Al Forno's white, red and "famous" pizzas are thin, crispy New Haven-style pies, the result of a three-day fermentation. They are evenly crisp and a bit charred, thanks to the gas-powered brick oven, and finished with a heavy hand on ingredients, and a bit of grated cheese.
The wood-fired brick oven pizzas at Figs are anything but pizza. These bistro pies are built with thin, crispy crusts that largely forgo the mozzarella and tomato duo in favor of piles of intricate toppings; components that echo the American bistro dishes that make up the rest of this menu at this popular Sandy Hook, CT restaurant. If it weren't for the prominent custom-made brick oven and a steady flow of take-out pizza boxes, you might otherwise skip the pizza menu altogether, which would be a travesty.
Slice is no stranger to Zuppardi's. This New Haven-style joint just over the border in West Haven has "The Best Clam Pizza" Ed Levine has ever had. But on a recent visit, I had another pie in my sights altogether.
Unapologetically cheesy, with a hefty crust and a side of homespun hospitality, the pizza at Nick's in Danbury, Connecticut feels both instantly familiar and timeless. The anchor to this family-run operation is a full menu of Italian American specialties, a couple of gas powered ovens and a tangy signature sauce.
Carminuccio's in Newtown, Connecticut is a bit off the beaten path, but since 1997, this no-frills local favorite has been slinging pies that Gourmet magazine once called one of "America's top 10 pizzas."
Rex and Val Bobi, the husband and wife team behind Savor in Norwalk, CT are serious about making pizza healthier and accessible for those with dietary restrictions. For those with allergies or vegan lifestyles, this isn't pizza blasphemy; it's an oasis of comfort food that they can actually enjoy.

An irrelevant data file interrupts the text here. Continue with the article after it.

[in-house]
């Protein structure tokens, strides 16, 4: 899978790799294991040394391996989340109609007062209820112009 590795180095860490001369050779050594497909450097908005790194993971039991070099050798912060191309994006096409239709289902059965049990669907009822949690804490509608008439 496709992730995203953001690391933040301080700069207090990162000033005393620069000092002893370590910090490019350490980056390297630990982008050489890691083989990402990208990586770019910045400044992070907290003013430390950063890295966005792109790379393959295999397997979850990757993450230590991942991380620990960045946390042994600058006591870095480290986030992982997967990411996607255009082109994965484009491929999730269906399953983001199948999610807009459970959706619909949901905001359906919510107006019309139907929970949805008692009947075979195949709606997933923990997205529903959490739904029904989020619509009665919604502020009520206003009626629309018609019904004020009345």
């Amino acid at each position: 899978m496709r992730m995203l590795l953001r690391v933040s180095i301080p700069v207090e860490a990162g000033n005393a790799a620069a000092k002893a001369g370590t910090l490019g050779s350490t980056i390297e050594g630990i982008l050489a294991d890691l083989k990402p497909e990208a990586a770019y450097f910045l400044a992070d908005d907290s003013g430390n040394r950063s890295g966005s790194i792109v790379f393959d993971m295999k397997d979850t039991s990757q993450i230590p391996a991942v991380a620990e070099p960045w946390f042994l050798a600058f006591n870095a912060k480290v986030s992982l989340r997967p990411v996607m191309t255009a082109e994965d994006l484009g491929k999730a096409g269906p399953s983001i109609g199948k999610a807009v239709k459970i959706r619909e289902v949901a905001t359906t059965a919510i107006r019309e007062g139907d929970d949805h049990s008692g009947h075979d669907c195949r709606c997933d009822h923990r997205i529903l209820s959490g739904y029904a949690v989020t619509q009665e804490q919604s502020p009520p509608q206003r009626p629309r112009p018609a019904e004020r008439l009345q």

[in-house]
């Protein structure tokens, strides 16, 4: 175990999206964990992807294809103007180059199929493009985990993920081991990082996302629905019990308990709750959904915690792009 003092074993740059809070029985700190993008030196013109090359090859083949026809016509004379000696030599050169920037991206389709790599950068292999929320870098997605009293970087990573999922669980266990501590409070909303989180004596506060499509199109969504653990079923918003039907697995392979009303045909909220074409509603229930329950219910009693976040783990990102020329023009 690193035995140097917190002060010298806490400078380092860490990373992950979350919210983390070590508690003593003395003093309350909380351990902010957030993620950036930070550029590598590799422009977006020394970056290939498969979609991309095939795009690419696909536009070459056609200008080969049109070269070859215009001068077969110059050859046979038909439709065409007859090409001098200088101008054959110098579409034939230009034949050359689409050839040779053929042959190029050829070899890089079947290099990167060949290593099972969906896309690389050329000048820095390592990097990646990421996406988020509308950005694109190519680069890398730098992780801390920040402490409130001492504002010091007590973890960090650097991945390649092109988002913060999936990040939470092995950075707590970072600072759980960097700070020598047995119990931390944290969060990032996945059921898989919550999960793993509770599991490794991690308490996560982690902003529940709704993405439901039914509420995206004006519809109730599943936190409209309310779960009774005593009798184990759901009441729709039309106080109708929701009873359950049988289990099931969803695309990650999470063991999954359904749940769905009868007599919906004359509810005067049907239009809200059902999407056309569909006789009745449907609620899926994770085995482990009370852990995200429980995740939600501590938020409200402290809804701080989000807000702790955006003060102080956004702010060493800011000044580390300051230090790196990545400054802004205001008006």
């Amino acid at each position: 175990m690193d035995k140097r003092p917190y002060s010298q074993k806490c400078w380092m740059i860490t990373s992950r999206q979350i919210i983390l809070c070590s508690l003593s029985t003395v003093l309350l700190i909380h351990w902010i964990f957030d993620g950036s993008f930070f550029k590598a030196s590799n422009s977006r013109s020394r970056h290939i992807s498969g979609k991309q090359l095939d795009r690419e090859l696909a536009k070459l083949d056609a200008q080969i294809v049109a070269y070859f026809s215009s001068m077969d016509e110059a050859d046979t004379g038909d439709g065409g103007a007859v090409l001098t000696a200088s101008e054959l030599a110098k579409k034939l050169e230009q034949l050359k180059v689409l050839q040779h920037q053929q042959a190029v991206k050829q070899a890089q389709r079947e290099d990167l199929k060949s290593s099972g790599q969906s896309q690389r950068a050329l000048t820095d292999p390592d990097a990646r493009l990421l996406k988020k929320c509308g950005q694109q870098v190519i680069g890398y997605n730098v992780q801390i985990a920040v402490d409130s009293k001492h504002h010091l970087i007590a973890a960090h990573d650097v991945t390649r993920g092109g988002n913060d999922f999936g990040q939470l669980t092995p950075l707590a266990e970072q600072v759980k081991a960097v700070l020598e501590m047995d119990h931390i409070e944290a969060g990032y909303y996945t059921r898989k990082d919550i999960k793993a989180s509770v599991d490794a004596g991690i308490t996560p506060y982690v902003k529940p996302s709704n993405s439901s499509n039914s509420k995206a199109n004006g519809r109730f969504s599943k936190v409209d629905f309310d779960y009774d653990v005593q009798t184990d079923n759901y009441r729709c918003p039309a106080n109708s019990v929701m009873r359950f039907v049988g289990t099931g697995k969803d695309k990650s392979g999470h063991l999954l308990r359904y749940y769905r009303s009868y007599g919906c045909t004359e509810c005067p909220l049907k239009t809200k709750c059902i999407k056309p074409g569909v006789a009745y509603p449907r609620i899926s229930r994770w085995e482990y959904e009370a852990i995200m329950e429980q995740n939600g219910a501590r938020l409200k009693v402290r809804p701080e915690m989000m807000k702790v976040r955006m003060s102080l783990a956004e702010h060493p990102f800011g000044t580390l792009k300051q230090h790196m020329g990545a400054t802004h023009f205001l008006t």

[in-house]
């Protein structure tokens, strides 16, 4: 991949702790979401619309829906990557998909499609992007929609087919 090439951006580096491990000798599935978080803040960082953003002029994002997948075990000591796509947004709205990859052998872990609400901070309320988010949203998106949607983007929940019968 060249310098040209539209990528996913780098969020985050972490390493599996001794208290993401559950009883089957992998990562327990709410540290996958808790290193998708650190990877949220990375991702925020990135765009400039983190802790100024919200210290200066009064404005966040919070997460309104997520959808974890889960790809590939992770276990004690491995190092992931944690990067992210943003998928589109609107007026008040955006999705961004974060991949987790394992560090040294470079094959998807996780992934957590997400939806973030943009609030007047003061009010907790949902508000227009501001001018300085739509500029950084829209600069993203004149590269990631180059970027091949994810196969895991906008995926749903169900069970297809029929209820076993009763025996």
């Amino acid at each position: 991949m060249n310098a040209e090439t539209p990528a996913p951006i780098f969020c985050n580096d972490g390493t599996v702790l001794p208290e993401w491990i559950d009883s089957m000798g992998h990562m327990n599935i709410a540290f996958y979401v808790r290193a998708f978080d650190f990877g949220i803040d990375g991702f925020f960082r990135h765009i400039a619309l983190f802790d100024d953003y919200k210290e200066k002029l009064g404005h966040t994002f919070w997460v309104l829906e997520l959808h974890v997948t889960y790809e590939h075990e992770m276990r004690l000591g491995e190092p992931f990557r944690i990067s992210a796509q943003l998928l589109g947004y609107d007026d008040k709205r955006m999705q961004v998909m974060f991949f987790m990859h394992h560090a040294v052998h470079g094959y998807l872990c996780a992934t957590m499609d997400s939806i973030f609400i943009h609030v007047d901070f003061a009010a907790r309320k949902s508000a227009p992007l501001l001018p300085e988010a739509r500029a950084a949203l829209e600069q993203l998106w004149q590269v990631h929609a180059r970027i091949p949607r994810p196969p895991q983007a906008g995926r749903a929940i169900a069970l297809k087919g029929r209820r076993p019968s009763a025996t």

Each Thursday at the Westport Winter Farmers Market, the first thing you'll notice is not the plethora of local produce, but the wood-fired oven attached to a green Dodge pick-up truck. The pleasant smell and warmth emanating from Jeff Borofsky's Skinny Pines Pizza Truck makes it challenging to walk into the market without getting hungry for pizza.
A slice of New Haven's Wooster Street arrived in Danbury, Connecticut last week in the form of a new outpost of Frank Pepe's Pizzeria Napoletana. Just to make absolutely sure this was not a wintertime mirage, I headed over to the new Danbury branch during a recent snow day.
The telltale signs of wood fire are prominent on a Stanziato's pie, and the result is a delightfully chewy crust. A light, crackly char on the crust exterior belies a soft, pillowy interior. It's light yet sturdy, standing firm to most toppings you can throw at it.
If the menu at Tappo was suddenly culled to that one page, a beacon of 14 pizza offerings, we'd be none the wiser. This isn't because the rest of the menu doesn't deserve it's own nod, because in fact it does. But it's because the pies at Tappo are good enough to make us believe this corner of Connecticut is serious about staking a claim to traditional Neopolitan pizza.
Here on Slice we write a lot about the importance of a pizza's crust and with good reason. Crust is where good pizza begins and ends. It is my considered opinion that great pizza crust comes in all shapes and sizes.
"My earliest and strongest pizza memory is Post Corner Pizza in Darien, Connecticut, a thick cheesy Greek pie with a hard-as-a-rock crust. Although I have a soft spot for that particular pie, my taste has evolved to the opposite end of the pizza spectrum. My next strongest memory were pies I tasted when traveling in Italy as a teenager. Their simple ingredients and chewy charred crusts are the standard to which I continue to hold pizza."